M1922, American Old School Tank

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caid’s suggestion #131

I would like to suggest a very vintage-looking tank for USA. the M1922.

Do not let yourself be deceived by the look of this tank. This glorious machine is not useless. It is even rather decent in most aspects.

The M1922 is an old tank based on the Medium Mark D from the UK. This tank was an American version that adapted the suspension to a more conventional tank design. The tank was designed to merge the concept of the Mark D and the configuration of the French Renault F, with a central turret with full rotation. The M1922 was the successor of the M1921. Tested in Aberdeen in 1923, it showed to be a rather capable tank even if it had some defects. The power of the tank was a bit lacking and the suspension wasn’t very durable, yet it was accepted to services in 1928 for a very short time as the M1 Medium Tank before being changed to the T2 as Walter Christie suddenly entered the competition with the M1929 & M1931 fast tanks. The M1922 remained in service in the US Army as an experimental tank until it was withdrawn and stored for good, it can still be found today in Fort Moore, Georgia in the US Army and Cavalry armored collection.

The main armament is the 57mm M1920 tank gun. the gun was not intended to be an anti-tank gun but it was compatible with naval ammunition (as far as I know) and this gave it some anti-tank capacity. The penetration would range around 35 mm of penetration at combat distance with a solid shot and 30mm with an APHE. The gun’s elevation is interesting. with -20° to +20° it can be rather flexible to use. The turret can rotate on 360° and the cupola is itself an auxiliary turret with a machine gun for close defense. A large load of 186 rounds is carried for the 57mm. I would suggest carrying only around 50 for safety and to lighten the load as this could improve the mobility of this tank. The fire rate of the main gun is unknown but could range from 12 to 15 rounds per minute. Personally I suggest a 15 rpm to have a 4 sec reload to give it a chance to be balanced (the penetration is not so great).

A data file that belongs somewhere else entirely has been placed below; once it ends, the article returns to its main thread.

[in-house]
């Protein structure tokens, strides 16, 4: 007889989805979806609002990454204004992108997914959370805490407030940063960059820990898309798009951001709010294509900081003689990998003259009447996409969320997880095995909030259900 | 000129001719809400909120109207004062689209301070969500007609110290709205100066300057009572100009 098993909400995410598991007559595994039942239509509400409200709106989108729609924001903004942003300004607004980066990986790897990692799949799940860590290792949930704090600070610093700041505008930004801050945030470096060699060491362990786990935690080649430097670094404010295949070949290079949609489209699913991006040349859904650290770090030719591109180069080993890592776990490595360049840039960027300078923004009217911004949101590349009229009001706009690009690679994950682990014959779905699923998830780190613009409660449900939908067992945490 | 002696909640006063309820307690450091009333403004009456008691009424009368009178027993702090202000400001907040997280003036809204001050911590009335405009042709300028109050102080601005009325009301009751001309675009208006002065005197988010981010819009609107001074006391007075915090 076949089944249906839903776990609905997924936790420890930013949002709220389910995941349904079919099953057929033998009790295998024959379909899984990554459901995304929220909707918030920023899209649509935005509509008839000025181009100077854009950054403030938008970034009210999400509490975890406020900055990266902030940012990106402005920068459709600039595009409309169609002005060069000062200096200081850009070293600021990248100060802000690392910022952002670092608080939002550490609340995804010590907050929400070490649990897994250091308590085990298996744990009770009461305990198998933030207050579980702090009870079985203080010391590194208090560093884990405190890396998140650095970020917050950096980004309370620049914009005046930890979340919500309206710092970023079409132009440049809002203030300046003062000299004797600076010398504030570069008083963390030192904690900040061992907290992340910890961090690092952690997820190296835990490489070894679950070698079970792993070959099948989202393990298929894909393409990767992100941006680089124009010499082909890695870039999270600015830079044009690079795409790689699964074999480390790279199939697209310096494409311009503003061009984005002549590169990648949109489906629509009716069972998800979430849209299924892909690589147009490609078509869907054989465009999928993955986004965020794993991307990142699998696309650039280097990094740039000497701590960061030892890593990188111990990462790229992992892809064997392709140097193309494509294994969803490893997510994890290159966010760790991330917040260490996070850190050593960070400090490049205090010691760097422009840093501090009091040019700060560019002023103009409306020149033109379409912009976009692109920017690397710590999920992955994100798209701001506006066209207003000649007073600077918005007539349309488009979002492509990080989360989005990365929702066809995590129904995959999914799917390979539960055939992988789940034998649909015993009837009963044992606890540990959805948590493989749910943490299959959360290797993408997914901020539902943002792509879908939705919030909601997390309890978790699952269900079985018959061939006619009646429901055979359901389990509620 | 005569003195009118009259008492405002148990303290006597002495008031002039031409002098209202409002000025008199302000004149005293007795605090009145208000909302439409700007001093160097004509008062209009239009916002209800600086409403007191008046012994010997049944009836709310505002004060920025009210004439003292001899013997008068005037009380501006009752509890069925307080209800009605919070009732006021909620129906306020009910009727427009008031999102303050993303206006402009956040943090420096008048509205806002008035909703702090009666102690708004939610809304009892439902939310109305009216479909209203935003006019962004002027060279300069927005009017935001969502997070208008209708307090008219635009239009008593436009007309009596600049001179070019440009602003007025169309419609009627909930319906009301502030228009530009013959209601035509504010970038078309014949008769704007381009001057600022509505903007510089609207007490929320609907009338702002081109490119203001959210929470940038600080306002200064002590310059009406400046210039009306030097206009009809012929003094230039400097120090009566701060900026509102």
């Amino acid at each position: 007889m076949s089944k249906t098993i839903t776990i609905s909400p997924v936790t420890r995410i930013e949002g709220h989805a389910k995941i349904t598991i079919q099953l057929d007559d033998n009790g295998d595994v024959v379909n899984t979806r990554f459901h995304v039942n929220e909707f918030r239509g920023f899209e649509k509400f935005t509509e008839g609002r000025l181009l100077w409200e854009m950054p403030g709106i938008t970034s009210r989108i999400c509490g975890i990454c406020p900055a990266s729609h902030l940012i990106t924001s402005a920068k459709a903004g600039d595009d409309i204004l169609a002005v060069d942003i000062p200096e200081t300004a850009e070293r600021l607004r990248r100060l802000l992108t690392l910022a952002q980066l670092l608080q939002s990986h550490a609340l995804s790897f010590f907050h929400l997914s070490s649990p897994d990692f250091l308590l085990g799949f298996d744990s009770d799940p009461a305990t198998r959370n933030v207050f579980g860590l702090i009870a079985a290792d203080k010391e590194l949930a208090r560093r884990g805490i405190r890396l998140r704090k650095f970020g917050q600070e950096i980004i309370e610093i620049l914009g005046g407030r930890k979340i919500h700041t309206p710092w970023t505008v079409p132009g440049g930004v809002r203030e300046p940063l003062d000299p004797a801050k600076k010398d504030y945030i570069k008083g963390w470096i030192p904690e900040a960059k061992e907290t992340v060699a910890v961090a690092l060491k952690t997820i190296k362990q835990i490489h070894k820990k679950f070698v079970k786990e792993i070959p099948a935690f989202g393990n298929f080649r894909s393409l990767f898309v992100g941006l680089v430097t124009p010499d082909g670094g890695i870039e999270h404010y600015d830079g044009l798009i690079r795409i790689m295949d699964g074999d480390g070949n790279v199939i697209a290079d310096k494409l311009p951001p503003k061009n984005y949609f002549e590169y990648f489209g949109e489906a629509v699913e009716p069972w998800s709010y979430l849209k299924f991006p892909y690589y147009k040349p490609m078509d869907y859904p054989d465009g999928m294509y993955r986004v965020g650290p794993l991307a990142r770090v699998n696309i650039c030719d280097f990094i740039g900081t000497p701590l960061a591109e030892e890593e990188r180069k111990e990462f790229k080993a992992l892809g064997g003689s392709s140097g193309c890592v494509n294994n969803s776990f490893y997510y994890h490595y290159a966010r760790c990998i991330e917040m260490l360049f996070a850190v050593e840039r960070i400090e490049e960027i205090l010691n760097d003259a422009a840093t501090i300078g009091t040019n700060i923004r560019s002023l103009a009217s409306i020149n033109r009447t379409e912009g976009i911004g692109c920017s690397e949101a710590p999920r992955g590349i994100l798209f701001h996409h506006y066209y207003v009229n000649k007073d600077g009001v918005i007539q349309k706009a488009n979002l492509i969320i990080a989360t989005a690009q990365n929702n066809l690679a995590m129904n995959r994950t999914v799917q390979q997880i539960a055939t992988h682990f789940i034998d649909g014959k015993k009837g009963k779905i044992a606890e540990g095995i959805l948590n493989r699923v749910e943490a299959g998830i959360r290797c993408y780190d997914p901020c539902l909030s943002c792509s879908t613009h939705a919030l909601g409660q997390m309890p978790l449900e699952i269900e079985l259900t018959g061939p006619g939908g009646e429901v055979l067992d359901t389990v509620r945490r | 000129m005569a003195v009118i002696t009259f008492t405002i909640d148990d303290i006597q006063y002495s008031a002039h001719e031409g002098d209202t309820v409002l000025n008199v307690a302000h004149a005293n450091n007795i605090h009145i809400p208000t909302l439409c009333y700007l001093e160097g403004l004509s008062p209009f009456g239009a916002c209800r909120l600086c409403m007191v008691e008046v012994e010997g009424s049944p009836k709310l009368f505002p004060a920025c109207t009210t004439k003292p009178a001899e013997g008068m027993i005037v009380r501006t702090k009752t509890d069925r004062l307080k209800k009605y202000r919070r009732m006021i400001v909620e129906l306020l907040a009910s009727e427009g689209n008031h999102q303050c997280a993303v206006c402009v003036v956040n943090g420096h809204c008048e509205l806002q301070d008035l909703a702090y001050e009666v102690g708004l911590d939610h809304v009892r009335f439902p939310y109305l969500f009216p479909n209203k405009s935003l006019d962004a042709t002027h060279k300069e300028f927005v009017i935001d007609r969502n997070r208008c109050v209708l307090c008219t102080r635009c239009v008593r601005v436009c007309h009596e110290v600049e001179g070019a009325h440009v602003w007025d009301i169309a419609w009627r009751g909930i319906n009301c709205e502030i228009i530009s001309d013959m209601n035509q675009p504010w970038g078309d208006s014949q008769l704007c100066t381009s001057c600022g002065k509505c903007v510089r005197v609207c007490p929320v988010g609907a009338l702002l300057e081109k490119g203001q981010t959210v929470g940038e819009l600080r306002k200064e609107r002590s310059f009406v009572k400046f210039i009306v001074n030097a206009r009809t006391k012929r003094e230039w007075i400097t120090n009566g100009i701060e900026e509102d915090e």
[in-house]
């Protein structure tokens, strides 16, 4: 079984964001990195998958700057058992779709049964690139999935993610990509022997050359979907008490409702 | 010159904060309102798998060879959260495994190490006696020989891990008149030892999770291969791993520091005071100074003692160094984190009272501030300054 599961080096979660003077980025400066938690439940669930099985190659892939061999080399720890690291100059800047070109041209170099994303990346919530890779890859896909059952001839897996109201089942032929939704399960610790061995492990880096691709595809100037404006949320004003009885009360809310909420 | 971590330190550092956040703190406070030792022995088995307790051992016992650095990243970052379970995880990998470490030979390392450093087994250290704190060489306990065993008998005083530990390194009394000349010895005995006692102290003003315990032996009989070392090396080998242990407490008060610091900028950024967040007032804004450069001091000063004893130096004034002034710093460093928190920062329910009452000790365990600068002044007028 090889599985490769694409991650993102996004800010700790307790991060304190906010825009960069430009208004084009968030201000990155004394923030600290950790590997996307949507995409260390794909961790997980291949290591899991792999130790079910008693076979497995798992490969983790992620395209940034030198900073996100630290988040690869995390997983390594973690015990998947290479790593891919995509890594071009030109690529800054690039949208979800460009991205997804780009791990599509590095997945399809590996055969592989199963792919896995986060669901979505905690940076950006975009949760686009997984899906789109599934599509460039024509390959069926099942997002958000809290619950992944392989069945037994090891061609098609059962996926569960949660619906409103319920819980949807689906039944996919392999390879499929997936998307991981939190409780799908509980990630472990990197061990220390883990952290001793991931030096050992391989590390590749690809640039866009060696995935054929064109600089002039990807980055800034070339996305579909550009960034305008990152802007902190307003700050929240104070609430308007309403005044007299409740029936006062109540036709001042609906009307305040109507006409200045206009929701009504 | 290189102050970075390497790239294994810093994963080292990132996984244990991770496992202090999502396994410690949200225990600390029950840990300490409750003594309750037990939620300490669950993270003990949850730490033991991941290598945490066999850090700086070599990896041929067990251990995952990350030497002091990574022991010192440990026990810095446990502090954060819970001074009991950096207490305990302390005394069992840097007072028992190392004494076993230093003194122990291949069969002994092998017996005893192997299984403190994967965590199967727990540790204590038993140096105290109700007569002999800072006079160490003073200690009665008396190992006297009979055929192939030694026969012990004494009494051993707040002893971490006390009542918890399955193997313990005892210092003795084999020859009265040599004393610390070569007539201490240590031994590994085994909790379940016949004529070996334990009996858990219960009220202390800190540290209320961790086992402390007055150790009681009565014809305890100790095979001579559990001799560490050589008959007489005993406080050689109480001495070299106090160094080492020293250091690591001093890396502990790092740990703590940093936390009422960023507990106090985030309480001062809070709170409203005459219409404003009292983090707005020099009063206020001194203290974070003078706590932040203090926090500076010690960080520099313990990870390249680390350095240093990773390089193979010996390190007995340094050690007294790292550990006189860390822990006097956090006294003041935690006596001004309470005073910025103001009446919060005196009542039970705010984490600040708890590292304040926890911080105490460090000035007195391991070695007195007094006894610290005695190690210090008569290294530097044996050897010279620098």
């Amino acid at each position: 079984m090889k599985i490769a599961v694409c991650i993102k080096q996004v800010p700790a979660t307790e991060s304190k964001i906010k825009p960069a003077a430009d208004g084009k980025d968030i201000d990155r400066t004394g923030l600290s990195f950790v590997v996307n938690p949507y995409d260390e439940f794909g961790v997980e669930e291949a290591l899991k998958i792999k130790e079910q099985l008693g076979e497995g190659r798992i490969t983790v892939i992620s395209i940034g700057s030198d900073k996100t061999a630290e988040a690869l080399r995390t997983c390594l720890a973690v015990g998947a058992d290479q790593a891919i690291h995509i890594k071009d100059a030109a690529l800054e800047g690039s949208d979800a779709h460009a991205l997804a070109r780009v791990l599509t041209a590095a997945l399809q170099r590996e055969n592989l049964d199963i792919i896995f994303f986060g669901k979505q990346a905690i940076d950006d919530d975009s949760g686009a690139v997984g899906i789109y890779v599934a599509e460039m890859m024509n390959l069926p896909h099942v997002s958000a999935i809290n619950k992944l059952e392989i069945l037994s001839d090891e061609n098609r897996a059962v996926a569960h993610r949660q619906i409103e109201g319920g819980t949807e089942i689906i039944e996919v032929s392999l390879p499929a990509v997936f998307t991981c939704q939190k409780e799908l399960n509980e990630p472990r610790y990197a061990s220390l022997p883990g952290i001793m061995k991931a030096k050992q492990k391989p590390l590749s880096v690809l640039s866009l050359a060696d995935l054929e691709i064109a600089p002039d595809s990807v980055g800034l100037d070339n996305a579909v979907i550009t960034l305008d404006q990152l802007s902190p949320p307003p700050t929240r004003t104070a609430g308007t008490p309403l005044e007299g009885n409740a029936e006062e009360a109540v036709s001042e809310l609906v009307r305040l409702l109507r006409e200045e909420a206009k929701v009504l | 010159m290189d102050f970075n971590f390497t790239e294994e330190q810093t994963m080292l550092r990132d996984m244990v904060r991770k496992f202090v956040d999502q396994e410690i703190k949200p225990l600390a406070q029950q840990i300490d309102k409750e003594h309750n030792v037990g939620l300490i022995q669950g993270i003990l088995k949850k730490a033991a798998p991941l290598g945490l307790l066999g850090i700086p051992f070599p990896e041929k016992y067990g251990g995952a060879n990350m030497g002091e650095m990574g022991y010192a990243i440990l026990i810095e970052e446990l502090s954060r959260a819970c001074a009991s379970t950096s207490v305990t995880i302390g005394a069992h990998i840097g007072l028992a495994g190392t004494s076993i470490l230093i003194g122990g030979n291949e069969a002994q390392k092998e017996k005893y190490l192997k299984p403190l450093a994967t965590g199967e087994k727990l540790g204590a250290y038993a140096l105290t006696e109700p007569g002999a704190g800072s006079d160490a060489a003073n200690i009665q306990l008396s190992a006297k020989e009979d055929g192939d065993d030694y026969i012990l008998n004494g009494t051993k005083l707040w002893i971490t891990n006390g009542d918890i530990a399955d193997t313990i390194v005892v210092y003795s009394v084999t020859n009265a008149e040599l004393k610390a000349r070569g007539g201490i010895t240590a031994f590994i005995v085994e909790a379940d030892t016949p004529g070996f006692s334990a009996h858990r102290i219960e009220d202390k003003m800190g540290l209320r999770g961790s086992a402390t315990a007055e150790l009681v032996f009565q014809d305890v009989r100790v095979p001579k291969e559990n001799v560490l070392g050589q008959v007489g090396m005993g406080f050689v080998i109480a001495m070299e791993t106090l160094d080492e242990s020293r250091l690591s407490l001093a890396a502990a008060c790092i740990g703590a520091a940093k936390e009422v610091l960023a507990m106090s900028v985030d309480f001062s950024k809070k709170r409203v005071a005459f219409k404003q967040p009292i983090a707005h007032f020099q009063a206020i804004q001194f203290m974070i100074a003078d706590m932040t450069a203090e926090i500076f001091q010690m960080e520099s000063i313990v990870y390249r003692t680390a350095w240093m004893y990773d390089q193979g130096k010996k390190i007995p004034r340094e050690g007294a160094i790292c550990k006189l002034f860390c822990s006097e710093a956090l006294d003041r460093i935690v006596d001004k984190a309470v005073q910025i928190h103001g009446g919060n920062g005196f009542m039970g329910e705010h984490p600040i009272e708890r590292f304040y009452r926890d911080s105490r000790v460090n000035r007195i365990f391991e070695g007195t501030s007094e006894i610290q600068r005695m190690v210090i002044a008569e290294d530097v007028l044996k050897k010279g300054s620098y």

The mobility is not that bad. It could be better but it’s not the worst in the game. Though it is probably still one of the worst the Americans had. The weight is 25.5 tons (23.1 tonnes), which is decent. The engine is a Murray and Tregurtha, Marine, 6-cylinder providing 195 hp at 1,250 rpm. This gives a power-weight ratio of about 8.4 hp/ton. This is not so great but it is still playable. The gearbox includes only 2 forward gears and 1 backward. The speed backward should be a bit less than half of the top speed, which is 25.2 km/h which is still a bit better than some WW2 French tanks. While lacking in the mobility side, it is not the worst.

The protection of the tank is not bad at all for the low rank. It was designed to be immune to heavy rifles and machine guns. As such it has 1 inch (25.4mm) of armor all around, which is enough to tank HMG fire at combat distance without risking much. The front is heavily sloped and the turret has an unconventional mantlet which makes it rather hard to penetrate. The tank is still vulnerable though because of the large weakspots. The crew of 4 men offers a decent chance of surviving. The tank is large, but it is not exceptionally so. It’s a bit larger than the Sherman, but still a lot smaller than the FCM 2C. It’s even a bit smaller than the M6 heavy tank.

Here is a size comparison between the M1922 (represented by the M1921) and a Sherman. Both in scale.

And here below is a scale comparison with the M6 heavy tank and the M1922


US Army ordnance, Handout for use in armament course, July 1958

AGF Board No2, Development of armoured vehicles, September 1947

Sherman, History of an American medium tank, by R.P. Hunnicutt



I support this as a 1.0-1.3 tank. +1

i doubt it would fit at a BR of more than 1.0. it would be better than the FCM.36 or H.35 but not that much better. it still going to be a bit below the average rank 1

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